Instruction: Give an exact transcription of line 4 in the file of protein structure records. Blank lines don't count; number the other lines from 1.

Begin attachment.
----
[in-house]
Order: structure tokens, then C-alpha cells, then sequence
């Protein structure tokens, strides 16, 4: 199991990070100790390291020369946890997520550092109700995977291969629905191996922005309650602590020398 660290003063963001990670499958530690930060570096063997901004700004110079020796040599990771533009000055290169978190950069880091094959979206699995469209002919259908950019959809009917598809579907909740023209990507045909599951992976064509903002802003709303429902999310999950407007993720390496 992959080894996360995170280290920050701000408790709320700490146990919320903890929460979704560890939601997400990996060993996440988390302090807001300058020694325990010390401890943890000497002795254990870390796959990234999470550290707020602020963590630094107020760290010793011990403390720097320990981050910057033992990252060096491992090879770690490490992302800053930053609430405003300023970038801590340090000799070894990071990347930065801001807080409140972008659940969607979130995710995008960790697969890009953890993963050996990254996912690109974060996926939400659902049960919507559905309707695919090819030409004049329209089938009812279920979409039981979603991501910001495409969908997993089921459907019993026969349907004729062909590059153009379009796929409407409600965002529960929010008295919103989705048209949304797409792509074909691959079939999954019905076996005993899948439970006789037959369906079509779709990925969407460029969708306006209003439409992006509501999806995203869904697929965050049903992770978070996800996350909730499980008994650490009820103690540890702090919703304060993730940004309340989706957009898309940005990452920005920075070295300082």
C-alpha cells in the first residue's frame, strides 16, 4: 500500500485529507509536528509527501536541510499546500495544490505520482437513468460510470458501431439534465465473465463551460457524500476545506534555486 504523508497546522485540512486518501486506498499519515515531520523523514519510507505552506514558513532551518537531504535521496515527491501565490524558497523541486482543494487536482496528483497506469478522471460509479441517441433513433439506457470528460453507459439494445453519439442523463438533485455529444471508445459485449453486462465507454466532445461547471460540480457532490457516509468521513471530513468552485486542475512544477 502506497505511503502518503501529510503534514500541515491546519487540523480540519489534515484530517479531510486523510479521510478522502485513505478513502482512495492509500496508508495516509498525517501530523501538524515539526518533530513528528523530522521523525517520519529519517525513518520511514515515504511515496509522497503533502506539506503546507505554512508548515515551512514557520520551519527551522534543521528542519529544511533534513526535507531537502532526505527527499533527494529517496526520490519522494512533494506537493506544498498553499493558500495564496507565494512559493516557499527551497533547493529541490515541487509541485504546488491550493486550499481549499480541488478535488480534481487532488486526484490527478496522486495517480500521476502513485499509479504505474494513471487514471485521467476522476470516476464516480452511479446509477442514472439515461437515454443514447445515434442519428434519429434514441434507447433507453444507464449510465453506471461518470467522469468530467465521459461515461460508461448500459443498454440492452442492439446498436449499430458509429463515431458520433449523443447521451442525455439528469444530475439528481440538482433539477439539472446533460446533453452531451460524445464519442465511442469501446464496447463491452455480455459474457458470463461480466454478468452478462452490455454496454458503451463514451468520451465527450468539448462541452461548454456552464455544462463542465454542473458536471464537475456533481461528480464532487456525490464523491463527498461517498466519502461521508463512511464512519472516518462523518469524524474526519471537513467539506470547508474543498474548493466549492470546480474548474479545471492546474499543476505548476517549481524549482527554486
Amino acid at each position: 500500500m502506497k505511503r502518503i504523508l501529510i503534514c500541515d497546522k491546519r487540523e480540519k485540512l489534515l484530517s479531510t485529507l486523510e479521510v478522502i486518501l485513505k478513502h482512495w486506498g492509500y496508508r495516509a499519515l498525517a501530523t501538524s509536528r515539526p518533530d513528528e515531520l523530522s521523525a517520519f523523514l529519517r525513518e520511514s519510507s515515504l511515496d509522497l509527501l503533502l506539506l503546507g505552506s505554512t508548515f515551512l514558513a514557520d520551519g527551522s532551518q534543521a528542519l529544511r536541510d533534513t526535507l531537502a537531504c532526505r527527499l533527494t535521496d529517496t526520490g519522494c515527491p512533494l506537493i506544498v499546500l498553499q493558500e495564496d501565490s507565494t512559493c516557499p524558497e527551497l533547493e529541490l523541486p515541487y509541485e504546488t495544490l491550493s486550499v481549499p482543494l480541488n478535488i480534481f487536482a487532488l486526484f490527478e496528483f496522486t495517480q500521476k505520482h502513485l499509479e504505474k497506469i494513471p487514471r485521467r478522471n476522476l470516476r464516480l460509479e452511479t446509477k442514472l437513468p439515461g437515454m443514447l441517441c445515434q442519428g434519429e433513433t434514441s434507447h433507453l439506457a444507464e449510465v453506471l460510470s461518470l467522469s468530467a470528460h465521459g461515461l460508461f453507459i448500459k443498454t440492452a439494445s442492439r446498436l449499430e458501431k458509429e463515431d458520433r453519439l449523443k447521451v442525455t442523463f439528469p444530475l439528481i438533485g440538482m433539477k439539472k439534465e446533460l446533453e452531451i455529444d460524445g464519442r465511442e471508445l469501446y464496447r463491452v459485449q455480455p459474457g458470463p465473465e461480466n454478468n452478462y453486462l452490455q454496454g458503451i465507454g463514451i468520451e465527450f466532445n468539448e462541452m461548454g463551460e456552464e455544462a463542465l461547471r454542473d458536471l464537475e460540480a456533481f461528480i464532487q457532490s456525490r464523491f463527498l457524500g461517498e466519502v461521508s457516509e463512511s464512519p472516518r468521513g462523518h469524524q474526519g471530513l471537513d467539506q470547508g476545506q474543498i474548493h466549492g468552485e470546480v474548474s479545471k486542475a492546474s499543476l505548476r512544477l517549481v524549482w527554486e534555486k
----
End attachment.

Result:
C-alpha cells in the first residue's frame, strides 16, 4: 500500500485529507509536528509527501536541510499546500495544490505520482437513468460510470458501431439534465465473465463551460457524500476545506534555486 504523508497546522485540512486518501486506498499519515515531520523523514519510507505552506514558513532551518537531504535521496515527491501565490524558497523541486482543494487536482496528483497506469478522471460509479441517441433513433439506457470528460453507459439494445453519439442523463438533485455529444471508445459485449453486462465507454466532445461547471460540480457532490457516509468521513471530513468552485486542475512544477 502506497505511503502518503501529510503534514500541515491546519487540523480540519489534515484530517479531510486523510479521510478522502485513505478513502482512495492509500496508508495516509498525517501530523501538524515539526518533530513528528523530522521523525517520519529519517525513518520511514515515504511515496509522497503533502506539506503546507505554512508548515515551512514557520520551519527551522534543521528542519529544511533534513526535507531537502532526505527527499533527494529517496526520490519522494512533494506537493506544498498553499493558500495564496507565494512559493516557499527551497533547493529541490515541487509541485504546488491550493486550499481549499480541488478535488480534481487532488486526484490527478496522486495517480500521476502513485499509479504505474494513471487514471485521467476522476470516476464516480452511479446509477442514472439515461437515454443514447445515434442519428434519429434514441434507447433507453444507464449510465453506471461518470467522469468530467465521459461515461460508461448500459443498454440492452442492439446498436449499430458509429463515431458520433449523443447521451442525455439528469444530475439528481440538482433539477439539472446533460446533453452531451460524445464519442465511442469501446464496447463491452455480455459474457458470463461480466454478468452478462452490455454496454458503451463514451468520451465527450468539448462541452461548454456552464455544462463542465454542473458536471464537475456533481461528480464532487456525490464523491463527498461517498466519502461521508463512511464512519472516518462523518469524524474526519471537513467539506470547508474543498474548493466549492470546480474548474479545471492546474499543476505548476517549481524549482527554486